The effect of Lake Erie algal blooms on Emerald Shiner (Notropis atherinoides) visual morphology
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Publisher:The Ohio State University
Series/Report no.:The Ohio State University. School of Environment and Natural Resources Undergraduate Research Theses; 2017
Due to recent increases in agricultural runoff, Lake Erie has been experiencing harmful algal blooms (HABs) with rising severity. The runoff carries excess Phosphorus which is a limiting nutrient in freshwater and a main ingredient in agricultural fertilizers. This nutrient increase has been found to promote large blooms of Microcystis cyanobacteria, or blue-green algae, with the most recently severe blooms occurring in 2013-2015. HABs can negatively impact ecological health; for example, algal turbidity (suspended particles found in water) reduces the light available to aquatic species, resulting in impaired vision and ability to detect predators and prey. The objective of this study was to determine if there are differences in visual morphology between cohorts of Emerald Shiner (Notropis atherinoides) that experienced different levels of HABs during development. I predict that a more severe HAB will result in larger eyes, which, based on previous studies of fish in turbid water might help the fish see better under reduced available light conditions. Emerald Shiner were chosen because they are essential for energy transfer to economically important fish, such as Walleye (Sander vitreus) in Lake Erie and they have relatively short life spans. I analyzed the visual morphology of individual shiners (n=90) collected in 2013, 2014, and 2015 to determine the potential impact of increased algal turbidity. Visual morphology refers to the eye size and size of the optic lobe in the brain. The brain and left eye were removed from each fish, photographed under a stereomicroscope, and measured. Data collected includes the diameter of the total eye and pupil, and the axial length of the eye. The results of this study show that pupil diameter was significantly larger in fish collected one year after a severe HAB.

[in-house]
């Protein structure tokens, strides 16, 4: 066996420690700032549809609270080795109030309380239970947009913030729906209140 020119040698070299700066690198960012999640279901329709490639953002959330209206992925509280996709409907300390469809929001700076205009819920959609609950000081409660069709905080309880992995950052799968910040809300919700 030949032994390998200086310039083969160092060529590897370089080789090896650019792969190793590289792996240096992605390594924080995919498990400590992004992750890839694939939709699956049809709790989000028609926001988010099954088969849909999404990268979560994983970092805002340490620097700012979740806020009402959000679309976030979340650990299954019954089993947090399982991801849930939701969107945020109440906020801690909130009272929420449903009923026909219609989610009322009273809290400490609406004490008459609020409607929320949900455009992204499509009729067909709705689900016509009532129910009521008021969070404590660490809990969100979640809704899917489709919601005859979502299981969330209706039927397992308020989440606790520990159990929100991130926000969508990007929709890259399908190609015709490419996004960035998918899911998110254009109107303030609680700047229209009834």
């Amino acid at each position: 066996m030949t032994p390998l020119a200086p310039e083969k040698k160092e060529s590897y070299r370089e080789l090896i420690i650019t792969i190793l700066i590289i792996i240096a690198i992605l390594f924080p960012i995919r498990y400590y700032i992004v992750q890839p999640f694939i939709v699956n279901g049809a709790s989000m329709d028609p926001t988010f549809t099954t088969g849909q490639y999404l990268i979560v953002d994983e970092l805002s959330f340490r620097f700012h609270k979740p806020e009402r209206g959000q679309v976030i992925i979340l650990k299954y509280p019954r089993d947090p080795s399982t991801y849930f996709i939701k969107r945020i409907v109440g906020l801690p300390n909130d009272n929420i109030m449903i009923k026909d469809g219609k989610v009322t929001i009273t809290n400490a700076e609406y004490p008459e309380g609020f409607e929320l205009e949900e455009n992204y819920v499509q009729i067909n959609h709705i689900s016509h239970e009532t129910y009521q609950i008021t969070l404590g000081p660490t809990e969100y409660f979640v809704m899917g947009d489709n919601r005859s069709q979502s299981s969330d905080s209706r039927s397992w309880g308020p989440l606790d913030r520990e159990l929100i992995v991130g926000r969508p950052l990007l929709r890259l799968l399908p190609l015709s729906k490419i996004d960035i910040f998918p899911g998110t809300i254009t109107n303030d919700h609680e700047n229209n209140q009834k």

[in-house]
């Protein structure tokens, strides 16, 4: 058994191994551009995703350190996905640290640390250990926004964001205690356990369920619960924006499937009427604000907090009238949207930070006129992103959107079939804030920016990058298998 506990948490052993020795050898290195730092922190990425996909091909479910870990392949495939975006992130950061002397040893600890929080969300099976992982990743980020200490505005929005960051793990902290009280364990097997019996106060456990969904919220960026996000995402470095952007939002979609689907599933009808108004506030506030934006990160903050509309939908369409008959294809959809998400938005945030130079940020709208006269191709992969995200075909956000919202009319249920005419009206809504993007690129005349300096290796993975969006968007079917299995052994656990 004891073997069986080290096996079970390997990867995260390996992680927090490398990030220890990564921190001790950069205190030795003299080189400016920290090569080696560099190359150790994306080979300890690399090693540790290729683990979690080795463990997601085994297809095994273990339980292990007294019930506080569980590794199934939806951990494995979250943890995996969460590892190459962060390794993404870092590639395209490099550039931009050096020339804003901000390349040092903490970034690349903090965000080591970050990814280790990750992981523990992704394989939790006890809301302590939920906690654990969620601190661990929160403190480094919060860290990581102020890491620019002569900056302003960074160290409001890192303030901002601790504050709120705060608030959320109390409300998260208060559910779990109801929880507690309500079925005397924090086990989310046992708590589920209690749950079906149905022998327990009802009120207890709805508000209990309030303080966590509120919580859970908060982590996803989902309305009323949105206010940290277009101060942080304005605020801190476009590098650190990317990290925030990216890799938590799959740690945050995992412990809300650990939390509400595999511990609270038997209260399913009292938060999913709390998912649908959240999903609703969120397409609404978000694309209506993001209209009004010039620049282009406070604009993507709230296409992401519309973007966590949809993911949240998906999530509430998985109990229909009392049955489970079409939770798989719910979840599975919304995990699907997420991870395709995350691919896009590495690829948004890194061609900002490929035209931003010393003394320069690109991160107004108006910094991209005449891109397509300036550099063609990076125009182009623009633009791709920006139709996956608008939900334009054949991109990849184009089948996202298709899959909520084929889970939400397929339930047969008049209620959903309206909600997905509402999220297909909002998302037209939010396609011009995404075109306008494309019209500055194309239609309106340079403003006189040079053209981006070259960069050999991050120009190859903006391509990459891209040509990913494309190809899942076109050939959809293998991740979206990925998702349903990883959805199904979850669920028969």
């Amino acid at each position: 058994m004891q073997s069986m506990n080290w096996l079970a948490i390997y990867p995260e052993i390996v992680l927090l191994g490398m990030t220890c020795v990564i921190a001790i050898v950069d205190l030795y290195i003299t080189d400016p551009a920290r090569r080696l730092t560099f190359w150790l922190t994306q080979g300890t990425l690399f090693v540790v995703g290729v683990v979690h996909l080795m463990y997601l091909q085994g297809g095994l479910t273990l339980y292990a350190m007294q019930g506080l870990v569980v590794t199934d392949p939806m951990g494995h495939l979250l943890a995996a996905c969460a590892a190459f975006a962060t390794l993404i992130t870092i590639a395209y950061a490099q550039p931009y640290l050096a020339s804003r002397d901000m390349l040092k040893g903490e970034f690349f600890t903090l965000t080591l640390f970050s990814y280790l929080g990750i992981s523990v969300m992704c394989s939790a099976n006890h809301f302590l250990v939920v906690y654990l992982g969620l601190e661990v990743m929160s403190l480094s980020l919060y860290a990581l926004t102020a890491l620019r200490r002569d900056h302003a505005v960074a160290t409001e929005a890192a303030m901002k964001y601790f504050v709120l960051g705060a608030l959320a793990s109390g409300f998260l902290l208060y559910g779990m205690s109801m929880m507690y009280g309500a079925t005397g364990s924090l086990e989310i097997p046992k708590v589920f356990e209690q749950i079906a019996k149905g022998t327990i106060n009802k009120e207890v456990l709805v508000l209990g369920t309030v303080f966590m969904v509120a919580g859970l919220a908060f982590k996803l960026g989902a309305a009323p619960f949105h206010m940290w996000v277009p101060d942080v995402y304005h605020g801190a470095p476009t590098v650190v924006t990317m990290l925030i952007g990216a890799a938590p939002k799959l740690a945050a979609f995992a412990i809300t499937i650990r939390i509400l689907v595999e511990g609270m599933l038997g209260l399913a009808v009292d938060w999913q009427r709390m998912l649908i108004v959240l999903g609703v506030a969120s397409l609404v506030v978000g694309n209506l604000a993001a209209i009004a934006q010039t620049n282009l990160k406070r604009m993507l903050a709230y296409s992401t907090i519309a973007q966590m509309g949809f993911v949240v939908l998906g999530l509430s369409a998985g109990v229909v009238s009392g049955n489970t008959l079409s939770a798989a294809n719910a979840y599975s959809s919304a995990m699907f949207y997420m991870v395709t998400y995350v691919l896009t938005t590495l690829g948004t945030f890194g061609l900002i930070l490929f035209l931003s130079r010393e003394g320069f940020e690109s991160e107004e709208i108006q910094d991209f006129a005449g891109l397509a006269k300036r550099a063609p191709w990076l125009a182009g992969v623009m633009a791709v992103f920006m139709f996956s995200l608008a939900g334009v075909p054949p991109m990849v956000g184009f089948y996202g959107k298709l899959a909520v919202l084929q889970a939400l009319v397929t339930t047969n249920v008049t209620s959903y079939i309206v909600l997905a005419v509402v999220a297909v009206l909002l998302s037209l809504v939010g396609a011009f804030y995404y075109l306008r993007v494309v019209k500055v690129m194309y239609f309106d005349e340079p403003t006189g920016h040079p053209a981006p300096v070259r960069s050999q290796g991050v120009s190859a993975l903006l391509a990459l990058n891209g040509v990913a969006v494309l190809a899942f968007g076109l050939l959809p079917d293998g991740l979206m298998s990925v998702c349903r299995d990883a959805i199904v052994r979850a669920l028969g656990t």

Academic Major: Environmental Science